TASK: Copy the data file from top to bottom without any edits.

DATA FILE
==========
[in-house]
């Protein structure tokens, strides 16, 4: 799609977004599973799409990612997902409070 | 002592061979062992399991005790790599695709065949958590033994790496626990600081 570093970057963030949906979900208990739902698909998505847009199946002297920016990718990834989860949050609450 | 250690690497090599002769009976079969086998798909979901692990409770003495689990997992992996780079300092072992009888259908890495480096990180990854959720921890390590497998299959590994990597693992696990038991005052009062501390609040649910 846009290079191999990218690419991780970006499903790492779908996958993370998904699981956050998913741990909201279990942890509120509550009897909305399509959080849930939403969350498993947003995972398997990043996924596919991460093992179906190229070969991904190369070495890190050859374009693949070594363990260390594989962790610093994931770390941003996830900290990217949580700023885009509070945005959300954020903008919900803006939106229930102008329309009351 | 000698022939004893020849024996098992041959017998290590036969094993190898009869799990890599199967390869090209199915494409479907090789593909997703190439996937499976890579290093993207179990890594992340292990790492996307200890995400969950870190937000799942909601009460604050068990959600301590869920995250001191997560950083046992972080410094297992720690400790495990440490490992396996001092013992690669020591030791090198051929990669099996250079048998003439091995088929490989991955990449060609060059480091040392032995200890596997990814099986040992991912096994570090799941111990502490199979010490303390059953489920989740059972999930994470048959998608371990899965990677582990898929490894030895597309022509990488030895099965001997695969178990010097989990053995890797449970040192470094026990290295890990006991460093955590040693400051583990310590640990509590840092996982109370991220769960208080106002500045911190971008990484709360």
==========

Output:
[in-house]
């Protein structure tokens, strides 16, 4: 799609977004599973799409990612997902409070 | 002592061979062992399991005790790599695709065949958590033994790496626990600081 570093970057963030949906979900208990739902698909998505847009199946002297920016990718990834989860949050609450 | 250690690497090599002769009976079969086998798909979901692990409770003495689990997992992996780079300092072992009888259908890495480096990180990854959720921890390590497998299959590994990597693992696990038991005052009062501390609040649910 846009290079191999990218690419991780970006499903790492779908996958993370998904699981956050998913741990909201279990942890509120509550009897909305399509959080849930939403969350498993947003995972398997990043996924596919991460093992179906190229070969991904190369070495890190050859374009693949070594363990260390594989962790610093994931770390941003996830900290990217949580700023885009509070945005959300954020903008919900803006939106229930102008329309009351 | 000698022939004893020849024996098992041959017998290590036969094993190898009869799990890599199967390869090209199915494409479907090789593909997703190439996937499976890579290093993207179990890594992340292990790492996307200890995400969950870190937000799942909601009460604050068990959600301590869920995250001191997560950083046992972080410094297992720690400790495990440490490992396996001092013992690669020591030791090198051929990669099996250079048998003439091995088929490989991955990449060609060059480091040392032995200890596997990814099986040992991912096994570090799941111990502490199979010490303390059953489920989740059972999930994470048959998608371990899965990677582990898929490894030895597309022509990488030895099965001997695969178990010097989990053995890797449970040192470094026990290295890990006991460093955590040693400051583990310590640990509590840092996982109370991220769960208080106002500045911190971008990484709360």